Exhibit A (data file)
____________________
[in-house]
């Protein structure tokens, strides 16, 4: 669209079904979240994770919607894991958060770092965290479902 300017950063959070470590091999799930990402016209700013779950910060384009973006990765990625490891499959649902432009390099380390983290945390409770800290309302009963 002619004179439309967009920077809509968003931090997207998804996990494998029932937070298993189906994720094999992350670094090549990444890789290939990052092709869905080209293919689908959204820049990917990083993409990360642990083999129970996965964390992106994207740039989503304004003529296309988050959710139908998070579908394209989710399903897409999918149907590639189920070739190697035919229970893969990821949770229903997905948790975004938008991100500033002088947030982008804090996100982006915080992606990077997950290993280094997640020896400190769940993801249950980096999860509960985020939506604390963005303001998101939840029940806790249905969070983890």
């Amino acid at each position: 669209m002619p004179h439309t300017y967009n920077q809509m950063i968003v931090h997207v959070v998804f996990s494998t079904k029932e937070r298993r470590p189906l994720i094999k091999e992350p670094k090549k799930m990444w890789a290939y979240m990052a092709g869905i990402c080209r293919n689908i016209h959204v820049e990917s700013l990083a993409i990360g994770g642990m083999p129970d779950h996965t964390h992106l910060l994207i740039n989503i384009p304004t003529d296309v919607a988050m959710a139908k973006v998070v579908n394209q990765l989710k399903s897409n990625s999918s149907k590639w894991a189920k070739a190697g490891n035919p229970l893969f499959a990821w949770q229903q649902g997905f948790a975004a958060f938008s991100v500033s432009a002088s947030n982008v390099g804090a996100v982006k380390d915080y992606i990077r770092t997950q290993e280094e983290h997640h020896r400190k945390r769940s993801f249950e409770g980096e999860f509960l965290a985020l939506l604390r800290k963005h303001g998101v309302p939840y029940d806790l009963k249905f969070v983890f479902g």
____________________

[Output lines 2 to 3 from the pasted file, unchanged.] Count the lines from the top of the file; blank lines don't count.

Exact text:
């Protein structure tokens, strides 16, 4: 669209079904979240994770919607894991958060770092965290479902 300017950063959070470590091999799930990402016209700013779950910060384009973006990765990625490891499959649902432009390099380390983290945390409770800290309302009963 002619004179439309967009920077809509968003931090997207998804996990494998029932937070298993189906994720094999992350670094090549990444890789290939990052092709869905080209293919689908959204820049990917990083993409990360642990083999129970996965964390992106994207740039989503304004003529296309988050959710139908998070579908394209989710399903897409999918149907590639189920070739190697035919229970893969990821949770229903997905948790975004938008991100500033002088947030982008804090996100982006915080992606990077997950290993280094997640020896400190769940993801249950980096999860509960985020939506604390963005303001998101939840029940806790249905969070983890």
């Amino acid at each position: 669209m002619p004179h439309t300017y967009n920077q809509m950063i968003v931090h997207v959070v998804f996990s494998t079904k029932e937070r298993r470590p189906l994720i094999k091999e992350p670094k090549k799930m990444w890789a290939y979240m990052a092709g869905i990402c080209r293919n689908i016209h959204v820049e990917s700013l990083a993409i990360g994770g642990m083999p129970d779950h996965t964390h992106l910060l994207i740039n989503i384009p304004t003529d296309v919607a988050m959710a139908k973006v998070v579908n394209q990765l989710k399903s897409n990625s999918s149907k590639w894991a189920k070739a190697g490891n035919p229970l893969f499959a990821w949770q229903q649902g997905f948790a975004a958060f938008s991100v500033s432009a002088s947030n982008v390099g804090a996100v982006k380390d915080y992606i990077r770092t997950q290993e280094e983290h997640h020896r400190k945390r769940s993801f249950e409770g980096e999860f509960l965290a985020l939506l604390r800290k963005h303001g998101v309302p939840y029940d806790l009963k249905f969070v983890f479902g």